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2017 Hyundai Elantra Sport: First Drive Review

If you’re looking for information on a newer Hyundai Elantra, we’ve published an updated review: 2020 Hyundai Elantra Review

Don’t expect to be dazzled by the 2017 Hyundai Elantra Sport, but do prepare to be impressed. This goes especially for those who’ve taken a test spin in the very competent but somewhat vanilla Elantra sedan, redesigned for 2017 and introduced near the start of 2016.

We thought the reimagined sedan was much improved but a bit of a yawner. No one, though, will be bored piloting the jazzed-up Elantra Sport that launched this fall. The Hyundai presenters who introduced the vehicle to the gaggle of media assembled in Las Vegas to drive it emphasized that unlike last year’s Sport, the new model is much more than an appearance package. Where the previous Sport was ultimately a gussied-up version of the sedan with a unique engine, the 2017 does much more to live up to its Sport designation.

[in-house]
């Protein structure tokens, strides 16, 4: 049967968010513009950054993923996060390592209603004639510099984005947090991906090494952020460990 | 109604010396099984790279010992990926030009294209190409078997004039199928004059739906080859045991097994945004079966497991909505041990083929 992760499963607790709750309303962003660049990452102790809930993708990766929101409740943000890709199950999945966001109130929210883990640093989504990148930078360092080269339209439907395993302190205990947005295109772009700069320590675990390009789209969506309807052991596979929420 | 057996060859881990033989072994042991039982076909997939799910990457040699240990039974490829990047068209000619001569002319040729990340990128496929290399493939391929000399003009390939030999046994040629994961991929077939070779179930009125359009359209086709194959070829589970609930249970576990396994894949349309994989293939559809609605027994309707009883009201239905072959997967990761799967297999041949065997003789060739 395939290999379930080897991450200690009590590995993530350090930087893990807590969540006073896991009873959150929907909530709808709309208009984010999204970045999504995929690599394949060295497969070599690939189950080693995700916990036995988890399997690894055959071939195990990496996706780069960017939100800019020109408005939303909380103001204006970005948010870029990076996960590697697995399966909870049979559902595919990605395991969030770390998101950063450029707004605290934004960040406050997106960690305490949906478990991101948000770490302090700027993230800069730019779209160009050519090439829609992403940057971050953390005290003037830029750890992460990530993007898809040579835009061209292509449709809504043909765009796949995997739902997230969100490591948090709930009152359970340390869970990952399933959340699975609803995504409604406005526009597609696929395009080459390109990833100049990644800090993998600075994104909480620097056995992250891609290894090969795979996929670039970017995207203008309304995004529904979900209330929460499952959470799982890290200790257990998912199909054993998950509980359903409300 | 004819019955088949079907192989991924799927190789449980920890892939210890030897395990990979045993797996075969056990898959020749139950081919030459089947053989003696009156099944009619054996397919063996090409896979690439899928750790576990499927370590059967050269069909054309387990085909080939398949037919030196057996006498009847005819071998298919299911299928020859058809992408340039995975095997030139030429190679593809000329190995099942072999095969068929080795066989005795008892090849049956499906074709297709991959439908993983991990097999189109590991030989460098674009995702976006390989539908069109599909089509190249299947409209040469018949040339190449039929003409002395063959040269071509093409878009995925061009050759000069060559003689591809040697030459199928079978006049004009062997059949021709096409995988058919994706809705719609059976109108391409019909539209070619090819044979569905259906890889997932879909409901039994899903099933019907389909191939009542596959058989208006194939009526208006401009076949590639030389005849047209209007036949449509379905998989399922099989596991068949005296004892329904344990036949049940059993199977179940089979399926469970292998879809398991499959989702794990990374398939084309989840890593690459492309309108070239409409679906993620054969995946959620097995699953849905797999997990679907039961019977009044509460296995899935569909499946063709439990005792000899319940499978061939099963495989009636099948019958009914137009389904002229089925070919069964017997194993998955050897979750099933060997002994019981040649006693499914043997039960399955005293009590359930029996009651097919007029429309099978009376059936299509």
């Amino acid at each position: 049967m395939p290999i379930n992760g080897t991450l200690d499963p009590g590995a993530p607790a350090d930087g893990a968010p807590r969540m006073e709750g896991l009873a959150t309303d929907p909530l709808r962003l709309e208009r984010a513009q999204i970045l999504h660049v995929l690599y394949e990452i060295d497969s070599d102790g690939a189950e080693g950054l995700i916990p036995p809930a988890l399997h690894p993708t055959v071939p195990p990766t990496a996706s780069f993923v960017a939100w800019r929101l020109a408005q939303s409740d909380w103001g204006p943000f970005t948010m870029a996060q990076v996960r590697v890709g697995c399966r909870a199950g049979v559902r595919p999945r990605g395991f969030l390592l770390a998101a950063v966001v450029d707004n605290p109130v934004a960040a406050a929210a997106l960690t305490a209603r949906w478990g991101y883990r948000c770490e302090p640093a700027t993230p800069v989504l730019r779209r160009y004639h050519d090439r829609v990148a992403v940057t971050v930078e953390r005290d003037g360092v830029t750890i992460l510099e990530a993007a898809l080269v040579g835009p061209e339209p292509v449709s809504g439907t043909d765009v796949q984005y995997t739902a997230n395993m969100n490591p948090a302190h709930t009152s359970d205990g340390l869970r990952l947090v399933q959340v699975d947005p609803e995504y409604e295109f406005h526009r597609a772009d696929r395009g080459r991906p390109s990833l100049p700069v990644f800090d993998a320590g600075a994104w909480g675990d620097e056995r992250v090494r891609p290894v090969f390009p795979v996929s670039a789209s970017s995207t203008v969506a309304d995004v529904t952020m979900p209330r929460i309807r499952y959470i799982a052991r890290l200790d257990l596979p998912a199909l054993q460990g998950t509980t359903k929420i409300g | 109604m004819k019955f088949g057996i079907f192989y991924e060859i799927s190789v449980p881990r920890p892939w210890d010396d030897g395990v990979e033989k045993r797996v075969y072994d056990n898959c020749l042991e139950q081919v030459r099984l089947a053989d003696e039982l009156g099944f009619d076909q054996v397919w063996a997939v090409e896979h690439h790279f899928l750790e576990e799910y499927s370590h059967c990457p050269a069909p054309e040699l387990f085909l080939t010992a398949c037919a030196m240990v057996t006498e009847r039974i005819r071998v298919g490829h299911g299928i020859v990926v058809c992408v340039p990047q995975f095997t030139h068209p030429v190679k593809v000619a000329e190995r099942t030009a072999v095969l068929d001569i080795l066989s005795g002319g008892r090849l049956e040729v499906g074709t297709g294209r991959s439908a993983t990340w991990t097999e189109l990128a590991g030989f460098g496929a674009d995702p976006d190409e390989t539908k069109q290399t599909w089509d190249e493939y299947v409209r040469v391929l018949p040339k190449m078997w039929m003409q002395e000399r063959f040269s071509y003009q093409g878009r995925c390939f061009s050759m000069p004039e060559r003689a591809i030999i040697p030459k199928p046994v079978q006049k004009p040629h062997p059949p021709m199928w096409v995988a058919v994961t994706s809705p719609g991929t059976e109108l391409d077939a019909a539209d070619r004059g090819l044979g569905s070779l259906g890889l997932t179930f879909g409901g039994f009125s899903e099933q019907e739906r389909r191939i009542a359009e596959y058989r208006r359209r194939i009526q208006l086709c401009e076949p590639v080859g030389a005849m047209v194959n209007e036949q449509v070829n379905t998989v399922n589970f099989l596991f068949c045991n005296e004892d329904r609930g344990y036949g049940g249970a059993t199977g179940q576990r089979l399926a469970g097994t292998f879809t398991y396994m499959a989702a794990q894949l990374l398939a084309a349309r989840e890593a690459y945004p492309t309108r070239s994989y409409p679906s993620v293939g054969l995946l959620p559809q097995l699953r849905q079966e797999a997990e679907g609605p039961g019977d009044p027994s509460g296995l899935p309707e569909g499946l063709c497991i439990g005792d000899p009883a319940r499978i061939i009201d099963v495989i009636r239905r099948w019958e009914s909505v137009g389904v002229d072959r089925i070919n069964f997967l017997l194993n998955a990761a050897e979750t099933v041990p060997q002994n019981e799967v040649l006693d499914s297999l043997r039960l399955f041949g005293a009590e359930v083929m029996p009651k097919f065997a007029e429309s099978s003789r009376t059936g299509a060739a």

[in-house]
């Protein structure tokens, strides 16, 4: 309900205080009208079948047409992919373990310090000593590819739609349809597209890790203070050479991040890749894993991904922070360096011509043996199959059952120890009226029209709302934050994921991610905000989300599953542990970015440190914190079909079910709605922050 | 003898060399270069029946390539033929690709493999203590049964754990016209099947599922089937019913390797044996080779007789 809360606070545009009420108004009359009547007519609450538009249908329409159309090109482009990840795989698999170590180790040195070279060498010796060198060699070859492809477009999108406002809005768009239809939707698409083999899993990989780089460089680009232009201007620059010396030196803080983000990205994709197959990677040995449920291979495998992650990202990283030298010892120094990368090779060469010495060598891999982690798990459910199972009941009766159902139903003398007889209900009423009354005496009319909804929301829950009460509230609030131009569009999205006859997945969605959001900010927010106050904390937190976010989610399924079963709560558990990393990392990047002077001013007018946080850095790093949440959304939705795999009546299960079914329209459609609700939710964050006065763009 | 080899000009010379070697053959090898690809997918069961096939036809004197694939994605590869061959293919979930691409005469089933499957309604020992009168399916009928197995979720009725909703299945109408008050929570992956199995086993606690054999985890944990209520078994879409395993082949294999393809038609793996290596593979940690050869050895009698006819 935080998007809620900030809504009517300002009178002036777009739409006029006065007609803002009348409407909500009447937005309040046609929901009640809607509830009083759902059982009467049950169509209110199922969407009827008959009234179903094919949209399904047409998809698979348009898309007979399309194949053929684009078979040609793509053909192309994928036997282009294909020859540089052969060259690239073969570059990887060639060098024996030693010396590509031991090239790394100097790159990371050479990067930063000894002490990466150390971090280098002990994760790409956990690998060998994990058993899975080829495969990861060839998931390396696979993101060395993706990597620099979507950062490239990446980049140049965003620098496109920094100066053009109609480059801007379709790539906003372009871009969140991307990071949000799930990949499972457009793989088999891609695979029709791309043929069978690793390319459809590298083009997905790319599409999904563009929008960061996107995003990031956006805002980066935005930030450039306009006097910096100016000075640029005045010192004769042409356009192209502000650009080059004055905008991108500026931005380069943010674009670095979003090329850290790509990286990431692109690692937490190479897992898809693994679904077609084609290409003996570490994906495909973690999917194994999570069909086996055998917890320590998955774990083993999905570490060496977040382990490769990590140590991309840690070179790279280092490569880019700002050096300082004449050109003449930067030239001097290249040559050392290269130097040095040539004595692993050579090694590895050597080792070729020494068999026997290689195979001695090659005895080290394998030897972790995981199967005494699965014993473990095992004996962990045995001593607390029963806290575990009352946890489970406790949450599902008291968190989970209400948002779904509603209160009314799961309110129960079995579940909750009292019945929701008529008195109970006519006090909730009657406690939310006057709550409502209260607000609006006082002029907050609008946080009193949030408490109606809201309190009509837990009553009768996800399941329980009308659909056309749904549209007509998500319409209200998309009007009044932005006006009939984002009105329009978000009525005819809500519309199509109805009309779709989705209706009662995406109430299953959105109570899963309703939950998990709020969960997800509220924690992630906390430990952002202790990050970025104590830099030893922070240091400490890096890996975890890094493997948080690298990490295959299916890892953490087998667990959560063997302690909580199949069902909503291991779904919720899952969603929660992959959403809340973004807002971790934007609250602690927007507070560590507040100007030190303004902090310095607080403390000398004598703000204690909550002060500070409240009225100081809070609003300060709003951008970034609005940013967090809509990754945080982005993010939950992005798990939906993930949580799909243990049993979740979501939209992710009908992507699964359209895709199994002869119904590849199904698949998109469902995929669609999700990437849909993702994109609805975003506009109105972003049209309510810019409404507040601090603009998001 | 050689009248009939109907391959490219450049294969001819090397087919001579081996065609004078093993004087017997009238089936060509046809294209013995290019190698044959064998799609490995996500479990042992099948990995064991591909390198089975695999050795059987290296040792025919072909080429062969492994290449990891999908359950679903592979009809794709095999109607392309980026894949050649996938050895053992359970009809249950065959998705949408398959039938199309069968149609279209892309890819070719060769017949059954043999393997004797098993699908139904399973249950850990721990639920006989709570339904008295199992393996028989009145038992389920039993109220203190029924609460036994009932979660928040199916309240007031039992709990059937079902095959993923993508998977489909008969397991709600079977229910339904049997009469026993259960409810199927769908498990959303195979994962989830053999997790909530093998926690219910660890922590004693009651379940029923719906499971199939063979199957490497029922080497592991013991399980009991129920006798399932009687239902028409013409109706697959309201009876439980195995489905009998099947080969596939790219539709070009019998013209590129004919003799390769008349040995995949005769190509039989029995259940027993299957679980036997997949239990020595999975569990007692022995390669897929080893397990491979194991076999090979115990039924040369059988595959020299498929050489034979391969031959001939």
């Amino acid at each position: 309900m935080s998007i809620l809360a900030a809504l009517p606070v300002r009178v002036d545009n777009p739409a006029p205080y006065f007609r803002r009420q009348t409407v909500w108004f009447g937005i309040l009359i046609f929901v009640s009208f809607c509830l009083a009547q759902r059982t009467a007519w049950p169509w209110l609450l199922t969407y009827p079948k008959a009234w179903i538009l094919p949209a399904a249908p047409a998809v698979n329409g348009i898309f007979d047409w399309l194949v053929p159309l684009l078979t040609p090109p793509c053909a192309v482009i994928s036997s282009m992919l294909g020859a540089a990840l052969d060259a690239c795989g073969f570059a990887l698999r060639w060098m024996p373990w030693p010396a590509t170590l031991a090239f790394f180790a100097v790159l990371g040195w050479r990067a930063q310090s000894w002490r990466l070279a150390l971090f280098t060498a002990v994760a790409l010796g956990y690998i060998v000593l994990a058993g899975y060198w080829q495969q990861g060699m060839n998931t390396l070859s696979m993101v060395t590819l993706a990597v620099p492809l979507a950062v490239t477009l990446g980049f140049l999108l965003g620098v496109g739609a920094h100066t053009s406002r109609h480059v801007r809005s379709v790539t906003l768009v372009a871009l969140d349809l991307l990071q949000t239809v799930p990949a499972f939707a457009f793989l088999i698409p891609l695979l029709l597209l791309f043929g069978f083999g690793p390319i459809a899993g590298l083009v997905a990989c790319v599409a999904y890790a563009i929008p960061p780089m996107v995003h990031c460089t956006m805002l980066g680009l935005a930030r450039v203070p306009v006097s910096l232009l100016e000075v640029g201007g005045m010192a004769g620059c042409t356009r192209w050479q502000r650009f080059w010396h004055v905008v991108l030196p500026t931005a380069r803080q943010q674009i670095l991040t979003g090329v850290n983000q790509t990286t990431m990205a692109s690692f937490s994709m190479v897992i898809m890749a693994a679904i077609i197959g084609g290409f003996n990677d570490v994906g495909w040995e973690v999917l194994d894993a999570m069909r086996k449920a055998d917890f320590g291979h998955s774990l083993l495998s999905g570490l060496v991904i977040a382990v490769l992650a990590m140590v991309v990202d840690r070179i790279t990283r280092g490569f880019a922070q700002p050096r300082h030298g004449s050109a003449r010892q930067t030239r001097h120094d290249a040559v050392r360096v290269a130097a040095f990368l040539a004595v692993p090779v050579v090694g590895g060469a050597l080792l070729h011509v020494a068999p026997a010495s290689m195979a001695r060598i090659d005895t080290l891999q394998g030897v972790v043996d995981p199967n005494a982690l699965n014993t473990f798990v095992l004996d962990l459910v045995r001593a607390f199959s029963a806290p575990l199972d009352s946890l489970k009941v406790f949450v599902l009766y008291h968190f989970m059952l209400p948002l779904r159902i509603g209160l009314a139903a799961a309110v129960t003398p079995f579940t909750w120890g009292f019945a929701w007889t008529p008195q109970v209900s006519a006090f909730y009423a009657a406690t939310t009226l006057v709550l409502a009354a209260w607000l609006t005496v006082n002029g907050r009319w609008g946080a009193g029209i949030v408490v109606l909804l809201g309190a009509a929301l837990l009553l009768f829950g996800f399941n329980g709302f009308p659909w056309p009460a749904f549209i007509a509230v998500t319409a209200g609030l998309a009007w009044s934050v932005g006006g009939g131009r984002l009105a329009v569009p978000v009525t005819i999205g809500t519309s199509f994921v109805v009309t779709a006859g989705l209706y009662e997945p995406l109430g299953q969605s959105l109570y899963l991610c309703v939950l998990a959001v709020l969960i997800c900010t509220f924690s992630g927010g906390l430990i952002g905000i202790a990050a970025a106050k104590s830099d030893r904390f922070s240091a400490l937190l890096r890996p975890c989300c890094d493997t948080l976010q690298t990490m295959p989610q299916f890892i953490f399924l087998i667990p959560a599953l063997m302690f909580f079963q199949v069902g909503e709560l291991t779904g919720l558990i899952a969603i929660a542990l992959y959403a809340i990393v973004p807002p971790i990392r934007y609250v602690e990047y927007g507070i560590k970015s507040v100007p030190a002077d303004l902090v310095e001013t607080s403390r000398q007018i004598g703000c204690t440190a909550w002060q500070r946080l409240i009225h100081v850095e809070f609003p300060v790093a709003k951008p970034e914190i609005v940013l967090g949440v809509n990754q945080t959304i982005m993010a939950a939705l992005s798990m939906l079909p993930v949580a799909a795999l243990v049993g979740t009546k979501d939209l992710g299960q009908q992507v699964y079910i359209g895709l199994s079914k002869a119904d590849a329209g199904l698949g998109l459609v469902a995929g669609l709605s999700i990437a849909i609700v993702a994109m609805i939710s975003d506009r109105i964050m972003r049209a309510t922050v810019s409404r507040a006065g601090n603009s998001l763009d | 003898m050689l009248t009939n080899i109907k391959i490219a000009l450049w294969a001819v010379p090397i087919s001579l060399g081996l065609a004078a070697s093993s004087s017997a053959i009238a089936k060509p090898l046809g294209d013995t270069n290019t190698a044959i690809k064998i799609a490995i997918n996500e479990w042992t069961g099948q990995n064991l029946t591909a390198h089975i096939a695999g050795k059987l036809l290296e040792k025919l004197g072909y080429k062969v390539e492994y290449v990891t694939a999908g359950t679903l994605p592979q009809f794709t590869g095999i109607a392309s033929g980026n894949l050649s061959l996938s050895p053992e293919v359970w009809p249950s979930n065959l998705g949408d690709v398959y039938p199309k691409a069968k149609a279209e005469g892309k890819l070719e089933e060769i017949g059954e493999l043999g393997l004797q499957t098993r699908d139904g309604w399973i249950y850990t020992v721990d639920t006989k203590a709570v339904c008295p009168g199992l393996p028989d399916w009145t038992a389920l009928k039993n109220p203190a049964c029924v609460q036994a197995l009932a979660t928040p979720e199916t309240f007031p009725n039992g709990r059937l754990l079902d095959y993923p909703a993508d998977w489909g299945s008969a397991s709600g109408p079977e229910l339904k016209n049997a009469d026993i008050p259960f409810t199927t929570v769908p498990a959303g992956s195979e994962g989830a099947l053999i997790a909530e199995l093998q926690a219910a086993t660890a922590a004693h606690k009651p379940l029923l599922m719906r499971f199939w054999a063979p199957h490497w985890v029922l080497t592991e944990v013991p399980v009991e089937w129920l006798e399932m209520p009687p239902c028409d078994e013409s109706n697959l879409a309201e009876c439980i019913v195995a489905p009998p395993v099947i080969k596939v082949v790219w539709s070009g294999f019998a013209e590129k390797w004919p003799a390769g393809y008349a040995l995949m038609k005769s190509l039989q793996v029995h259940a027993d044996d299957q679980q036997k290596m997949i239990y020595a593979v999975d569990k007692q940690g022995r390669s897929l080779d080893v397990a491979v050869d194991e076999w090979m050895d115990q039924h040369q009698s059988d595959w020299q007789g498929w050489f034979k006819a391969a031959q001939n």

Those presenters didn’t need to drum that fact into us — a few minutes behind the wheel of the updated Sport on a drive that wandered into the depths of Death Valley made the point decisively.

Curbside Presence

All the protests about the Hyundai Elantra Sport being more than an appearance package aside, its exterior is noticeably more stylized than the sedan’s. Hyundai could have been content with a minor tweaking of the sedan’s wrapper, dropping it over the performance upgrades and calling it a day. But that’s not what they did.